The British Columbia Stone, Sand and Gravel Association (BCSSGA) is concerned that small family-owned gravel pits are being replaced by larger out-of-town mega-aggregate operations that result in longer commute times for trucks and cause more harm to the environment due to higher carbon emissions.
“Ninety per cent of the pollution that comes from gravel pits is actually not really from the pit – it’s from transportation and that also is 90 per cent of the cost. It’s also 90 per cent of what annoys the heck out of the travelling public,” says Dani Miller, president of the association which represents aggregate producers across B.C. “Nobody wants to be sharing the road with more dump trucks than they have to.”
The industry is consolidating into larger rural operations because smaller sand and gravel pits are treated much the same as major coal or gold mines, even though there’s a major difference, and are often subjected to the same requirements for expensive engineering, geotechnical, archeological, hydrogeological, terrestrial and aquatic habit assessments, as well as traffic, noise and dust modelling studies.
“We are seeing market consolidation year-over-year as the little pits are exhausted, and being replaced by much larger operations, much farther from town,” says Miller. “We are seeing hauling distance rise. The large companies are snapping up the little ones, in no small part because the family-owned ones don’t have the capacity to keep up with the technical and expensive permitting requirements.”
Although there are more than 2,000 aggregate mines and only around 200 gold or coal mines in B.C, the gravel producers are often smaller and have not been as organized, so the voices of the larger mines have been the loudest when regulations are being drafted by the Ministry of Energy, Mines and Low Carbon Innovation.
The BCSSGA, for example, is a non-profit organization with only one paid employee.
“Our efforts are by and large volunteer, and all those volunteers have day jobs, mining and supplying the gravel we all need,” says Miller.
Every small town in the province used to have a gravel pit within an hour or two’s drive but that is rapidly changing as companies consolidate and pits are moved further afield, she says.
“It’s going away because the Ministry of Mines has, for many years, not had a lot of good feedback from the aggregate producers and has subsequently started permitting little mines the same way as a giant coal or gold mine and it’s not doable. It’s not doable for family operations.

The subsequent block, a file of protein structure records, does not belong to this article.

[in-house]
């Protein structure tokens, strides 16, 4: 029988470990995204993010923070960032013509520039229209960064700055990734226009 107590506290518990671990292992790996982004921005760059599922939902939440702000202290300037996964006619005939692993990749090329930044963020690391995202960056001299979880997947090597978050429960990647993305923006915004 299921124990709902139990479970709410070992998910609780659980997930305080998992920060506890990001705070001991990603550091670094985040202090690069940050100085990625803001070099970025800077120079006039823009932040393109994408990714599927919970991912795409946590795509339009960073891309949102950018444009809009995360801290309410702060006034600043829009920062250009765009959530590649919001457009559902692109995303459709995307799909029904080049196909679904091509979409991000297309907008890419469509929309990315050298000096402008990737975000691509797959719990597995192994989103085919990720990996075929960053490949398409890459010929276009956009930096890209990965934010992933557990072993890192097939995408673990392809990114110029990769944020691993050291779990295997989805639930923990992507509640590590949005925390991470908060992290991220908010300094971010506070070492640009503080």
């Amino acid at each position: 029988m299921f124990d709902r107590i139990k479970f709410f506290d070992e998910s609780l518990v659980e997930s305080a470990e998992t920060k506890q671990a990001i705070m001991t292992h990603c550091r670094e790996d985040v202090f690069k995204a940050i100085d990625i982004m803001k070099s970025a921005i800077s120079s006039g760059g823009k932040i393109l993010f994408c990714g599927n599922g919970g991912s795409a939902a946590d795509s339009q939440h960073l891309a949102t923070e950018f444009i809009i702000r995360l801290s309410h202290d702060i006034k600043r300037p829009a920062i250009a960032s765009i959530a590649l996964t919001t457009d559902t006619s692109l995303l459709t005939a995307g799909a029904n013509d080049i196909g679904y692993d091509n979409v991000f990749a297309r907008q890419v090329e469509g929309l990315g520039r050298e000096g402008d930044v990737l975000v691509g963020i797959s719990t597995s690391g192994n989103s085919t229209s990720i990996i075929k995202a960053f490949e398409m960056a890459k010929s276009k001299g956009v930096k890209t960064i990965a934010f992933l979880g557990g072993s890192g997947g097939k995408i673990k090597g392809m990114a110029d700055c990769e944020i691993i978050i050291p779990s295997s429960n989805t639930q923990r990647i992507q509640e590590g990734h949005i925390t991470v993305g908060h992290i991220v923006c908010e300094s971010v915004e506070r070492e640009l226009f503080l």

“Their permits cost a quarter of a million dollars and you’re only producing 10,000 tons a year. You’ll never even pay off getting the permit during the life cycle of the mine.”
Miller maintains there should be separate rules for smaller sand and gravel producers because they are inherently different from the larger mines. Aggregate sites are usually less than 100 acres and on previously disturbed land close to a town or city. The only chemicals used are fuel, grease and cleaners for equipment.
Coal and gold mines, on the other hand, are typically hundreds of kilometres from towns, require thousands of acres, as well as roads, dams and ponds, and must use large amounts of chemicals for some of their extraction processes which can have “significant impacts” on the environment, says Miller. Yet, both types of operations are required to do studies that can cost between $10,000 and $20,000 each.
And, if an aggregate operation produces 250,000 tonnes of “pay dirt,” a full environmental assessment must be done. Those usually start at $1 million which means a mid-size gravel pit is not often viable, says Miller.
Gravel underpins all construction, she says, and in a natural disaster, like the recent flooding that hit the Fraser Valley region of B.C., it’s the first material that’s needed to fix homes and highways, patch dikes and prevent erosion of powerline foundations and train tracks.
“Without it, disasters go from bad, to worse, quickly.”
The importance of a local gravel pit was highlighted when a dike along the Sumas River near Abbotsford was breached, says Miller. The dike had to be fixed in 48 hours before a second storm hit the region. Gravel couldn’t be trucked in along Highway 1 because it was under water but luckily there was a gravel pit only 15 minutes away which supplied aggregate for the repair by loading trucks around the clock.
“But, that only works in Abbotsford,” says Miller. “There are no quarries west of that, south of the Fraser. What happens when the Fraser spills her dikes in Richmond or in Delta?”
The BCSSGA is working with various government ministries to try to get a system that is more favourable to gravel mines. The association is also waiting on a pivotal decision regarding the District of Highlands near Victoria which is objecting to a quarry in the region, as the ruling will determine what municipalities can regulate.
“It is hard to gain political will to fix something when most voters will say, ‘Not in my backyard, please,’” says Miller. “We’re working to change that but as a small non-profit organization it certainly is difficult.”